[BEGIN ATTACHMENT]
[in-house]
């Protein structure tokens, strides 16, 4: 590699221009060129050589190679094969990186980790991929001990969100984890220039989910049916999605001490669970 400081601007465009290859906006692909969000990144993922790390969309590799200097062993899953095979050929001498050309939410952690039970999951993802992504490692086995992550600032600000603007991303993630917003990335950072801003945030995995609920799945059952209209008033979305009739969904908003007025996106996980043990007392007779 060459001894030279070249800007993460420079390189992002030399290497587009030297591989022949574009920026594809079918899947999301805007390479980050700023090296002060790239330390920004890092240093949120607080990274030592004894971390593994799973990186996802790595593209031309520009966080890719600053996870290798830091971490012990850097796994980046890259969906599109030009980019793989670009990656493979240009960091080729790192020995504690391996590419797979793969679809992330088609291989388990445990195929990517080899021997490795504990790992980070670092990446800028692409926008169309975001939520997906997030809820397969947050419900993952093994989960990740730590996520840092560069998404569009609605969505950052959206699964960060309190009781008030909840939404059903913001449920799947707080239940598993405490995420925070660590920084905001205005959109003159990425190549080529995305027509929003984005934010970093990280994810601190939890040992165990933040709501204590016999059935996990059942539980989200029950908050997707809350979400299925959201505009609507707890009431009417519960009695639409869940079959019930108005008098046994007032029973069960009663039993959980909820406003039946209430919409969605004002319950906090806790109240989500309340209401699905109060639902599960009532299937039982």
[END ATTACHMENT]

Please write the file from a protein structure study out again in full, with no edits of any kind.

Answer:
[in-house]
């Protein structure tokens, strides 16, 4: 590699221009060129050589190679094969990186980790991929001990969100984890220039989910049916999605001490669970 400081601007465009290859906006692909969000990144993922790390969309590799200097062993899953095979050929001498050309939410952690039970999951993802992504490692086995992550600032600000603007991303993630917003990335950072801003945030995995609920799945059952209209008033979305009739969904908003007025996106996980043990007392007779 060459001894030279070249800007993460420079390189992002030399290497587009030297591989022949574009920026594809079918899947999301805007390479980050700023090296002060790239330390920004890092240093949120607080990274030592004894971390593994799973990186996802790595593209031309520009966080890719600053996870290798830091971490012990850097796994980046890259969906599109030009980019793989670009990656493979240009960091080729790192020995504690391996590419797979793969679809992330088609291989388990445990195929990517080899021997490795504990790992980070670092990446800028692409926008169309975001939520997906997030809820397969947050419900993952093994989960990740730590996520840092560069998404569009609605969505950052959206699964960060309190009781008030909840939404059903913001449920799947707080239940598993405490995420925070660590920084905001205005959109003159990425190549080529995305027509929003984005934010970093990280994810601190939890040992165990933040709501204590016999059935996990059942539980989200029950908050997707809350979400299925959201505009609507707890009431009417519960009695639409869940079959019930108005008098046994007032029973069960009663039993959980909820406003039946209430919409969605004002319950906090806790109240989500309340209401699905109060639902599960009532299937039982």